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Satellite... Today and Tomorrow: An important element of the Internet of Things connectivity mix
By Emmanuel Cotrel, Chief Executive Officer, FMC GlobalSat


Satellite communications are a fundamental and crucial element for the delivery of classic Internet of Things (IoT) applications, such as asset tracking and monitoring, or for conveying machine status and telemetry data.

In remote areas of the Earth, where terrestrial networks are inaccessible or unreliable, satellite is the preferred connectivity option. However, the expansion of IoT applications, and the subsequent increasing demand for bandwidth and real-time access in what was once a low-usage, latency-tolerant set of applications, is placing pressures on satellite network channels that were not originally designed to accommodate these demands.

Deciding upon the correct connectivity solution for a particular deployment is usually driven by an overarching requirement: what is the best solution for maximum uptime, is secure and satisfies budgetary requirements?

Selecting the best combination of services for any given customer should be driven by business needs — make the technology fit the business and don’t try to change the business just to conform with a set, broadband technology.

The appropriate solution doesn’t need to be one specific infrastructure over another — it usually isn’t the case.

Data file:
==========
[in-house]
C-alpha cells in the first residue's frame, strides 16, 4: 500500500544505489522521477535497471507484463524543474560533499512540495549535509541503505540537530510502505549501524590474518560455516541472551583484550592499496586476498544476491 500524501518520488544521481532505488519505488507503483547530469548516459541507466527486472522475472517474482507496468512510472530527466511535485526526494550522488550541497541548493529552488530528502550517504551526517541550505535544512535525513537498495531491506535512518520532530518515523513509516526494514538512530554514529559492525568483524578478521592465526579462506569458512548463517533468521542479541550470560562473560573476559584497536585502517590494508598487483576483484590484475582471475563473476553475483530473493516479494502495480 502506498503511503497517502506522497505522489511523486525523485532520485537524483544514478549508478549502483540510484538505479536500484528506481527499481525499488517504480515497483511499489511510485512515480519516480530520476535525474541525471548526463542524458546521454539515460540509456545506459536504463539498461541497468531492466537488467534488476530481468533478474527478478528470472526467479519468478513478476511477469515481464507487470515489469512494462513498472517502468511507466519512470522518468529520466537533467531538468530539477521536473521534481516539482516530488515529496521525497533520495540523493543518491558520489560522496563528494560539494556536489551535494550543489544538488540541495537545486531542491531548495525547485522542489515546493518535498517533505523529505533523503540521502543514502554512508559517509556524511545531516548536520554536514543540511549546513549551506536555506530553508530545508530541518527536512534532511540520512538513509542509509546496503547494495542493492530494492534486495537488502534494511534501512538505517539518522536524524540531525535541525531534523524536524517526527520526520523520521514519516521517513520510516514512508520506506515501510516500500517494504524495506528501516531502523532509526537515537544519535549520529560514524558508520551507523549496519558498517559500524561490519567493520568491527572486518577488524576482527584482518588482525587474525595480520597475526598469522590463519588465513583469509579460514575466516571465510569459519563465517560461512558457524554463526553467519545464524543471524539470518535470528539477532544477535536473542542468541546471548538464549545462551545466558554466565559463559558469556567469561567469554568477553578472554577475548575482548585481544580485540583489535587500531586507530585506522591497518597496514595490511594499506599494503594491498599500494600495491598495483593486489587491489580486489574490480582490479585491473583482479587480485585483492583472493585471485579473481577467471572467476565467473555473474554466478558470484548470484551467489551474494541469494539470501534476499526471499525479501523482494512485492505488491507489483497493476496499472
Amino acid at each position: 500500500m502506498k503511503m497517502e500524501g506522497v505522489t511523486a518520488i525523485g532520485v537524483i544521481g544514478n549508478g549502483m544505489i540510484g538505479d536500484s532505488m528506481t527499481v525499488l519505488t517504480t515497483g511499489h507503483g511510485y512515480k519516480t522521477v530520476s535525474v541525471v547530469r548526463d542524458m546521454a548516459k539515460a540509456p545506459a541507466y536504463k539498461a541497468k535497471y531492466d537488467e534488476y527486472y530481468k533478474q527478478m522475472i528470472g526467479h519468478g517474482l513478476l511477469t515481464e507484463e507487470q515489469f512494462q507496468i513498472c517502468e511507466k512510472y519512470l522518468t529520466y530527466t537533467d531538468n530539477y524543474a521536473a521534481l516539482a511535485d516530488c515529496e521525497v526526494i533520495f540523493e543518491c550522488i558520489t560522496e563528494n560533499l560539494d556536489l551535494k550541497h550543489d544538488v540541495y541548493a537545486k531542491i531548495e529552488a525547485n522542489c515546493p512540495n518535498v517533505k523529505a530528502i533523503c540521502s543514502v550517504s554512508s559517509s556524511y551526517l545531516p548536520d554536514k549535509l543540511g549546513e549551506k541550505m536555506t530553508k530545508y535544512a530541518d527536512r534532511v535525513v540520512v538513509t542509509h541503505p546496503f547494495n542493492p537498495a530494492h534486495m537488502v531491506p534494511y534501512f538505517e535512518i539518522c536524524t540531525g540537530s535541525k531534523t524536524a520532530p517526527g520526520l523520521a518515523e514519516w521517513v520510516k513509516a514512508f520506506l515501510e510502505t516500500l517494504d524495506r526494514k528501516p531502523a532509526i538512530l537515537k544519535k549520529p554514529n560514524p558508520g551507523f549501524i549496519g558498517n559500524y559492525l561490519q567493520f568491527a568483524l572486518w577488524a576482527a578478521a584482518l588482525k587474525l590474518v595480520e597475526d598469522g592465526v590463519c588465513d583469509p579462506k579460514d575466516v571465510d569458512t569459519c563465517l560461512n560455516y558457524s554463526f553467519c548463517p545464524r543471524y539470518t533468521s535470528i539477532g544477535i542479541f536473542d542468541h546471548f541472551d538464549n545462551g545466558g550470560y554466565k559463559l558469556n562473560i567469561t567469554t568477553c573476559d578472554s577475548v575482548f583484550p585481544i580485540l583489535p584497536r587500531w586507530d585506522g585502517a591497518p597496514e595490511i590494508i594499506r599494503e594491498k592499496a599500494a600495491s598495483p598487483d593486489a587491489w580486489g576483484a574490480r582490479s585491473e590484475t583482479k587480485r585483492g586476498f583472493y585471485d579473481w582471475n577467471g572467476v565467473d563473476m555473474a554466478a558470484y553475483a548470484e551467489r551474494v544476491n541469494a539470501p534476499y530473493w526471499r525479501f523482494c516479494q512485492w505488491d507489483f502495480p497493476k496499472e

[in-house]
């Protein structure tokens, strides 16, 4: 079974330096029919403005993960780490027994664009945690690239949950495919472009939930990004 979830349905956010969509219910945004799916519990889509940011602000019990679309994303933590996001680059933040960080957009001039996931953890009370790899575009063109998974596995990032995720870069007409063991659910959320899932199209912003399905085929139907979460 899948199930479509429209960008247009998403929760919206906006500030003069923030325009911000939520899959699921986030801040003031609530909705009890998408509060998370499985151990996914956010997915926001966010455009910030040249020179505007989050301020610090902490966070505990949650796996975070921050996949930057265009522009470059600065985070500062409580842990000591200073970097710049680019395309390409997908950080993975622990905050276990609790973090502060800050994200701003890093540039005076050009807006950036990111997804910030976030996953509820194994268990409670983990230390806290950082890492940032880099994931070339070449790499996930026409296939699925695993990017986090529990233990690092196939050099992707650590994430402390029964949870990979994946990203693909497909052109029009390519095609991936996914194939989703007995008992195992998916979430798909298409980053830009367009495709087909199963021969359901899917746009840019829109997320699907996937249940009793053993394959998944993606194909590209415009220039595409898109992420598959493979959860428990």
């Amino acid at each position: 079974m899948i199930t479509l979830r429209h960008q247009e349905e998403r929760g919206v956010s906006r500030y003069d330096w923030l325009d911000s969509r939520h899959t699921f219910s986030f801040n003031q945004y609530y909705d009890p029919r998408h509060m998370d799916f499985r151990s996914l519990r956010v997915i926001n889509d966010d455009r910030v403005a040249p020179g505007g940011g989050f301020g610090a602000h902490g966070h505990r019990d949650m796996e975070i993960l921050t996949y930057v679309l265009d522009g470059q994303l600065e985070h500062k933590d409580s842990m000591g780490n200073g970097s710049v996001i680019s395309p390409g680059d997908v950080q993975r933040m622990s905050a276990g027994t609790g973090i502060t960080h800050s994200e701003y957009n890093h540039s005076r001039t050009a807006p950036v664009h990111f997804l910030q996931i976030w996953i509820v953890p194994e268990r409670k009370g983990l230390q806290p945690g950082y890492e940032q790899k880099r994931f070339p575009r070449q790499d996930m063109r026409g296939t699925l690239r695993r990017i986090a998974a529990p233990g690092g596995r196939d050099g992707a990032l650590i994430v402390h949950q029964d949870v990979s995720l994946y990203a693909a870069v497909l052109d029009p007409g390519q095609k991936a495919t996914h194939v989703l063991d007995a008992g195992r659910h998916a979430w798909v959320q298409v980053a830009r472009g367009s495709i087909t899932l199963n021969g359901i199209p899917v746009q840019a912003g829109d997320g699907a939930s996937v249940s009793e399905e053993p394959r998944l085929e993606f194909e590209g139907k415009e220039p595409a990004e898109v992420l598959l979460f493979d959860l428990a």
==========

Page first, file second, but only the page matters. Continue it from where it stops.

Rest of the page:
Most often, the answer will be a combination of options which strike an acceptable balance between needs and costs.

The concept of Fixed-Mobile Convergence (FMC) illustrates the reliability and performance advantages of balancing traffic across disparate network technologies in a converged implementation that best serves connectivity needs.

A converged approach that leverages both terrestrial and satellite networks is one way to deliver FMC while addressing operational cost and performance.

For example, an oceangoing vessel can best be served by a platform that balances traffic across wireless and satellite networks.

While in port, wireless service at 4G speeds (more than 30 Mbps) will be most efficient and cost effective. However, at sea, the situation changes drastically.

The satellite connection — now including High Throughput Satellite (HTS) — will carry the load.

An important element of this approach must include automation that prioritizes traffic, manages access and monitors network capacities to deliver seamless connectivity to users – without manual intervention or reconfiguration.

An added benefit is the inherent reliability of two discrete networks that can put uptime rates at nearly 100 percent. Another example would be remote solar power installations that use low-bandwidth satellite connectivity.

Outstripping network capacity is an eventuality at these facilities from increased demand associated with equipment and software updates that deliver operational improvements along with new applications. These increases can be 10 to 100 times greater than current demand.

At one plant, approximately 250MB of data was transmitted per month, just for routine monitoring of sensors and management of control systems, which is considered a manageable load through low-speed satellite. However, with heightened concern about securing critical infrastructure, just with the addition of video monitoring to maintain security of the facility, bandwidth and access speed demands could increase fourfold or beyond. A business simply cannot satisfy these requirements using low-bandwidth network access.

In these and many other use cases that operate in remote regions or are in motion, balanced wireless and satellite access provides an excellent price/performance option for the time being.